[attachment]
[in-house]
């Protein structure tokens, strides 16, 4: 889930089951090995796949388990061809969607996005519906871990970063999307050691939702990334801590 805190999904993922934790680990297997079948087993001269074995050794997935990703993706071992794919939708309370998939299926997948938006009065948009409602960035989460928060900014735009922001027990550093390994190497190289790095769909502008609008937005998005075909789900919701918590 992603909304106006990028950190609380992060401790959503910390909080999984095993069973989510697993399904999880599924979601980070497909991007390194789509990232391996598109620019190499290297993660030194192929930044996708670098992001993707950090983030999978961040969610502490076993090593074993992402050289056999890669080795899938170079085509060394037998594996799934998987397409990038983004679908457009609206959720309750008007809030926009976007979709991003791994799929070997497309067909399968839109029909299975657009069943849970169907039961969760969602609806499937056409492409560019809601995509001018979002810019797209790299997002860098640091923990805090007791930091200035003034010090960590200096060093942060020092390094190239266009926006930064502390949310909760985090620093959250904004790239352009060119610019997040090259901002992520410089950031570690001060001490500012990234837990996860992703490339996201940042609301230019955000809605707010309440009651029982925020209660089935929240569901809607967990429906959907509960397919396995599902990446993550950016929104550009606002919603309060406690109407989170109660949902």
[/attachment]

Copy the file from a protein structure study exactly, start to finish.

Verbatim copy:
[in-house]
């Protein structure tokens, strides 16, 4: 889930089951090995796949388990061809969607996005519906871990970063999307050691939702990334801590 805190999904993922934790680990297997079948087993001269074995050794997935990703993706071992794919939708309370998939299926997948938006009065948009409602960035989460928060900014735009922001027990550093390994190497190289790095769909502008609008937005998005075909789900919701918590 992603909304106006990028950190609380992060401790959503910390909080999984095993069973989510697993399904999880599924979601980070497909991007390194789509990232391996598109620019190499290297993660030194192929930044996708670098992001993707950090983030999978961040969610502490076993090593074993992402050289056999890669080795899938170079085509060394037998594996799934998987397409990038983004679908457009609206959720309750008007809030926009976007979709991003791994799929070997497309067909399968839109029909299975657009069943849970169907039961969760969602609806499937056409492409560019809601995509001018979002810019797209790299997002860098640091923990805090007791930091200035003034010090960590200096060093942060020092390094190239266009926006930064502390949310909760985090620093959250904004790239352009060119610019997040090259901002992520410089950031570690001060001490500012990234837990996860992703490339996201940042609301230019955000809605707010309440009651029982925020209660089935929240569901809607967990429906959907509960397919396995599902990446993550950016929104550009606002919603309060406690109407989170109660949902």